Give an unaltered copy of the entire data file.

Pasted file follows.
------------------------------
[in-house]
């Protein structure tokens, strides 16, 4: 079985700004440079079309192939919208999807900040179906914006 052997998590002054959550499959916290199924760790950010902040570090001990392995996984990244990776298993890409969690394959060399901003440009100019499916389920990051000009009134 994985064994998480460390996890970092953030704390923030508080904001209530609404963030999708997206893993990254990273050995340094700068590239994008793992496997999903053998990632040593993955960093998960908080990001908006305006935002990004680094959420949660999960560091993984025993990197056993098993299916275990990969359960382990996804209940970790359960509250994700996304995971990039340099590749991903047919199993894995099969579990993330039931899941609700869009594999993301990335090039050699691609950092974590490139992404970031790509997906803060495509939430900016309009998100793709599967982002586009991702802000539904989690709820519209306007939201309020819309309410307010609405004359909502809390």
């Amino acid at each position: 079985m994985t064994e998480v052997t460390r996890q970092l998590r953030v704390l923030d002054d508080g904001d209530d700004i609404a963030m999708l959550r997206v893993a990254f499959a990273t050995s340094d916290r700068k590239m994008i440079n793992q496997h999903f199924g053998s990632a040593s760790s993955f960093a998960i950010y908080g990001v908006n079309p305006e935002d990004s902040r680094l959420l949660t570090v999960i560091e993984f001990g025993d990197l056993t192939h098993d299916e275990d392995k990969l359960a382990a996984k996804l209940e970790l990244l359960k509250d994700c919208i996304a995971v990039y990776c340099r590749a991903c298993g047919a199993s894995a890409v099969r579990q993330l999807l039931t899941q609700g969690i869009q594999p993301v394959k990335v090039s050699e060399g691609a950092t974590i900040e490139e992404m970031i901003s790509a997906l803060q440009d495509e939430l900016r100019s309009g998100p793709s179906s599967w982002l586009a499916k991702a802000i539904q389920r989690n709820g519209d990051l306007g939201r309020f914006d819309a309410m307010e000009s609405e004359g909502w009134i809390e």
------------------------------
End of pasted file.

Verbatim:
[in-house]
């Protein structure tokens, strides 16, 4: 079985700004440079079309192939919208999807900040179906914006 052997998590002054959550499959916290199924760790950010902040570090001990392995996984990244990776298993890409969690394959060399901003440009100019499916389920990051000009009134 994985064994998480460390996890970092953030704390923030508080904001209530609404963030999708997206893993990254990273050995340094700068590239994008793992496997999903053998990632040593993955960093998960908080990001908006305006935002990004680094959420949660999960560091993984025993990197056993098993299916275990990969359960382990996804209940970790359960509250994700996304995971990039340099590749991903047919199993894995099969579990993330039931899941609700869009594999993301990335090039050699691609950092974590490139992404970031790509997906803060495509939430900016309009998100793709599967982002586009991702802000539904989690709820519209306007939201309020819309309410307010609405004359909502809390």
């Amino acid at each position: 079985m994985t064994e998480v052997t460390r996890q970092l998590r953030v704390l923030d002054d508080g904001d209530d700004i609404a963030m999708l959550r997206v893993a990254f499959a990273t050995s340094d916290r700068k590239m994008i440079n793992q496997h999903f199924g053998s990632a040593s760790s993955f960093a998960i950010y908080g990001v908006n079309p305006e935002d990004s902040r680094l959420l949660t570090v999960i560091e993984f001990g025993d990197l056993t192939h098993d299916e275990d392995k990969l359960a382990a996984k996804l209940e970790l990244l359960k509250d994700c919208i996304a995971v990039y990776c340099r590749a991903c298993g047919a199993s894995a890409v099969r579990q993330l999807l039931t899941q609700g969690i869009q594999p993301v394959k990335v090039s050699e060399g691609a950092t974590i900040e490139e992404m970031i901003s790509a997906l803060q440009d495509e939430l900016r100019s309009g998100p793709s179906s599967w982002l586009a499916k991702a802000i539904q389920r989690n709820g519209d990051l306007g939201r309020f914006d819309a309410m307010e000009s609405e004359g909502w009134i809390e």